I think there’s still a pretty big gulf for most small business owners and managers. Going back to what I said earlier, about the person who is watching what they want on Netflix, and pushing a button to take an Uber from point A to point B. That same person at 10 o’clock on Sunday night suddenly thinks, “I want to increase my line of credit, because we need to buy some more inventory for that big order,” and they try to complete it online and if they can even get it started, in most cases they can’t get it finished. They’ll come into the office on Monday morning, and have to finish it. And, that’s a really big disconnect. I think the opportunity in SMEs, and for that matter, even on up to some of the large corporate entities where the banks have traditionally played more on the balance sheet of providing multi-million-dollar loan packages for large corporations, I think there’s a lot of room to grow and we’re going to see that in 2017 and 2018.
Most of what we’ve seen in the past has been from the consumer. Starting in the payment space, trillions of dollars in transactions that take place all around the globe, and there’s been a lot of friction and a relative amount of expense in that. Then, we saw it move into some of the business lending. We still haven’t seen a lot in the commercial space, but I think we’re going to see a lot more.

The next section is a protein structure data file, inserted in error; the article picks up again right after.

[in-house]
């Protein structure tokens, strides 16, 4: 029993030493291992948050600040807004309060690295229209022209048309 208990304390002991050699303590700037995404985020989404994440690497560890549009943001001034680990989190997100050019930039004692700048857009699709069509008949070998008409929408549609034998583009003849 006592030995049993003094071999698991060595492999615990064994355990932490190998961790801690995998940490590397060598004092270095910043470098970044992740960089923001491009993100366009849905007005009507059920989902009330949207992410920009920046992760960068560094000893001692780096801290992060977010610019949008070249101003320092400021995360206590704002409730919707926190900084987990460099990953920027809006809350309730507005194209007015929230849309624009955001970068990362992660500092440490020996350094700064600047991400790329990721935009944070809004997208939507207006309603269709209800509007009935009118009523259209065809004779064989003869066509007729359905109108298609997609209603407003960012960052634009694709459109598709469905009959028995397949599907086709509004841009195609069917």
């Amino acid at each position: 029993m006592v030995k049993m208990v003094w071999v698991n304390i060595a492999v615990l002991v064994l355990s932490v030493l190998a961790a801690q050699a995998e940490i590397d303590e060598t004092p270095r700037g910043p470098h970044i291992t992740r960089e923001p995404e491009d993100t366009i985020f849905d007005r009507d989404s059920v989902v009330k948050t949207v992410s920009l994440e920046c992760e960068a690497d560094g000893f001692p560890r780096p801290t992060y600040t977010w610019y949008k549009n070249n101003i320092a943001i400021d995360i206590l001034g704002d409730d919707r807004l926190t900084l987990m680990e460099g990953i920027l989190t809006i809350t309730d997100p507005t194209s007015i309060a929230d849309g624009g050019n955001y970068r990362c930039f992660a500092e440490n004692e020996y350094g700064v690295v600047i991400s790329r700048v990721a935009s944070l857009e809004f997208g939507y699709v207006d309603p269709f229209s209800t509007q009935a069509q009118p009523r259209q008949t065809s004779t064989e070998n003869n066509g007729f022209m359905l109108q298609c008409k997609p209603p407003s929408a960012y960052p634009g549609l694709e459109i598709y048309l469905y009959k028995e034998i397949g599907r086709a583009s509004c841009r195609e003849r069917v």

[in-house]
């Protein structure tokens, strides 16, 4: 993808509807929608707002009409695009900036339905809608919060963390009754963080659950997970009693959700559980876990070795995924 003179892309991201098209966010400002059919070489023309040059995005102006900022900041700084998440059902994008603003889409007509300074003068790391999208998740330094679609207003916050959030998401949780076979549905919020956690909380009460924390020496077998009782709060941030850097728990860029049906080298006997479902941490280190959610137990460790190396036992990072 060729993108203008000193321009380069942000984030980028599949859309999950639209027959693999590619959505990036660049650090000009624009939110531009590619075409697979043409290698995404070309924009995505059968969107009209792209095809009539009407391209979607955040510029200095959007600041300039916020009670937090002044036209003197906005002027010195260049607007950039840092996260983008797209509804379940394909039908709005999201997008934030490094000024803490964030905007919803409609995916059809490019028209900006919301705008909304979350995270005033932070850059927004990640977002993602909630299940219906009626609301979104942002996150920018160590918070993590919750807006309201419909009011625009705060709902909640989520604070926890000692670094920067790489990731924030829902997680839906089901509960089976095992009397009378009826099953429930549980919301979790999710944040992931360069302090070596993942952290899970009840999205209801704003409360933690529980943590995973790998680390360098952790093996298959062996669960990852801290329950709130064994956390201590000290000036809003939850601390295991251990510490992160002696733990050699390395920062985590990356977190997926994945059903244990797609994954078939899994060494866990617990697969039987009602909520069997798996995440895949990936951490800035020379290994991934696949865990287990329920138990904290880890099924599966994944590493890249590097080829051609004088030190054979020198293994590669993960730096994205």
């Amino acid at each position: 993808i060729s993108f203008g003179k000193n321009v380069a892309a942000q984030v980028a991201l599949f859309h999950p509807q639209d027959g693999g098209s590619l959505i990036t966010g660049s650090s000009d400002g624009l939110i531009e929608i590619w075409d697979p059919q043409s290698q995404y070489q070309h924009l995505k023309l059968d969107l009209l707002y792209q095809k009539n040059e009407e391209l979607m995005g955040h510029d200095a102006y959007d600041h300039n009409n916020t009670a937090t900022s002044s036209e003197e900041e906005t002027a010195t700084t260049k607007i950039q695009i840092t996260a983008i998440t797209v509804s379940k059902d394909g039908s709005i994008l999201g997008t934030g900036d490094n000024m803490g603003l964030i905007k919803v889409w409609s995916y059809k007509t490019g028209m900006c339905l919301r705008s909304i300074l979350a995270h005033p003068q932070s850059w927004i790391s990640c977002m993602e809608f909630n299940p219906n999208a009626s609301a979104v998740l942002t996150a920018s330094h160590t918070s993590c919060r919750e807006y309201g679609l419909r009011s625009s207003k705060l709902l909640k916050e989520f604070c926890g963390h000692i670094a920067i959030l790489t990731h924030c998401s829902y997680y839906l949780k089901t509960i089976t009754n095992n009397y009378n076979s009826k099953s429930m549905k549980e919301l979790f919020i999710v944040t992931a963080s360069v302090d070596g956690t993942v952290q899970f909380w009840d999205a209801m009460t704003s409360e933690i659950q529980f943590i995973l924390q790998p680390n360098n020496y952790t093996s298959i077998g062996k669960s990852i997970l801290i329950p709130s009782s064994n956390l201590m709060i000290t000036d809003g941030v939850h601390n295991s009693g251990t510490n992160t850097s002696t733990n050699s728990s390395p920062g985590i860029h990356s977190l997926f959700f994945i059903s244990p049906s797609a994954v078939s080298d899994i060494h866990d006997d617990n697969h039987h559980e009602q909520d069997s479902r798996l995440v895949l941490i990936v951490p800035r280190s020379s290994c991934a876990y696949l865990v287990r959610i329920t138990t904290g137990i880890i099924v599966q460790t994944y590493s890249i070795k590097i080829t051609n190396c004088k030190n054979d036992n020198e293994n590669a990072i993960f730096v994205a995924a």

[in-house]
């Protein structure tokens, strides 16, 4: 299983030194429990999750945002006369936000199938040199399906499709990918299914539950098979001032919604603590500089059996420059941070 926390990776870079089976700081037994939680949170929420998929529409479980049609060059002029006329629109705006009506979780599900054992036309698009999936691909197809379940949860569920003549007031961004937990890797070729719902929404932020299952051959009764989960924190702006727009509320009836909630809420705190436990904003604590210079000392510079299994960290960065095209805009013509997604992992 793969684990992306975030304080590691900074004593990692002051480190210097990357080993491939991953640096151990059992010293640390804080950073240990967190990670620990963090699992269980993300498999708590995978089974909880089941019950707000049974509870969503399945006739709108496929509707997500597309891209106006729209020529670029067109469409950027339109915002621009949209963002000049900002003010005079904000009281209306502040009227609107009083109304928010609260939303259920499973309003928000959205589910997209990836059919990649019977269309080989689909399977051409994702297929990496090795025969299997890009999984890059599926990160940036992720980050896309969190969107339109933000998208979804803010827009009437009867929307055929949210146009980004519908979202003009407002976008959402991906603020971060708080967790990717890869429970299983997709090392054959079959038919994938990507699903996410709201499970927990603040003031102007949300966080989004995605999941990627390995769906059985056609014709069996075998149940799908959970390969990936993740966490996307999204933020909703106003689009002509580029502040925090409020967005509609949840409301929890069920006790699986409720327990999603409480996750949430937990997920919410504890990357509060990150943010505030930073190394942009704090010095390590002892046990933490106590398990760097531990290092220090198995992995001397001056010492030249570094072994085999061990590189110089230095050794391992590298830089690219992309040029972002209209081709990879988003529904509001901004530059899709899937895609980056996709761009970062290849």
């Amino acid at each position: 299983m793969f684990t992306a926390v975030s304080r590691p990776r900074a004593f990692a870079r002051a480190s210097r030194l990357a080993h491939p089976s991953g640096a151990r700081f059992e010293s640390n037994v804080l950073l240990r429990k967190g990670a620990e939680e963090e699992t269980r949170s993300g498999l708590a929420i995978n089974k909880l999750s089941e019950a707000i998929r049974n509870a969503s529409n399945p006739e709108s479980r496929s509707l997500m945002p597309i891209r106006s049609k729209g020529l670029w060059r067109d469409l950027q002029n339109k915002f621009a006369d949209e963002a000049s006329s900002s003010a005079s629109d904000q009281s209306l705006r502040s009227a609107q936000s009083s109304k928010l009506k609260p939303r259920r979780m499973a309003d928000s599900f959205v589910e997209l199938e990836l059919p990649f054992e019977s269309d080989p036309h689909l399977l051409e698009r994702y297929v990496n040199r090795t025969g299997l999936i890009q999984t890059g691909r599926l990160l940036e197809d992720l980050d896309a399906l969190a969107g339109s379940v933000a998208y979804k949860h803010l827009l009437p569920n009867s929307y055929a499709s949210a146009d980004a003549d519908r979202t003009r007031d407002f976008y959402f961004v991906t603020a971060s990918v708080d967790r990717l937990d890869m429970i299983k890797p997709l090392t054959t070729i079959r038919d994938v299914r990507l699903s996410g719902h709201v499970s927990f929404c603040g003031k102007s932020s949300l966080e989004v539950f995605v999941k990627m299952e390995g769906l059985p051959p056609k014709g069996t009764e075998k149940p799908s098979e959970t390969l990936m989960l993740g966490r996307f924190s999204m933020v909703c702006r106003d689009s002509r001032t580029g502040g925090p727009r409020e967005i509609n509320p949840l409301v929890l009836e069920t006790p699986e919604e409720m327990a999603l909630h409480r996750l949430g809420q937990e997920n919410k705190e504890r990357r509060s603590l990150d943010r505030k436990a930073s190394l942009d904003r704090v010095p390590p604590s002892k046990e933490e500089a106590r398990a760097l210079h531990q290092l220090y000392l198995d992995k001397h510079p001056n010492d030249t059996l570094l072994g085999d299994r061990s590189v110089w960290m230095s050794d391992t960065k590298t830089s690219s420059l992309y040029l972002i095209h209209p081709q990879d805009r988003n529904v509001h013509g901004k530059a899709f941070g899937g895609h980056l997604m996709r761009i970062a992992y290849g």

What skills should financial/banking professionals be developing to prepare for the future?
Boy, we could probably generate a long list. I would start closest to the customer with design thinking—CX/UX skills. Again, if you look at the handful of leading financial institutions, they’ve done that. Some of them have even acquired design firms, but that is the exception, not the rule, across the thousands of financial institutions around the world. I would probably start there.
The next place I would go is data science. One advantage that financial institutions have is that they have a lot of data on their customers. They know how much they own, how much they owe, what comes in, what goes out, where it goes, how it goes, but they do very little with that information. And, they certainly do very little around predictive analytics and providing the next best offer and providing a better customer experience. So, I think any of the disciplines that would fall under the broad heading of data science would be one area we need to develop.
How has the “fun” culture of tech startups impacted the more conservative, risk-averse financial executives and companies when the two merge and become a FinTech company?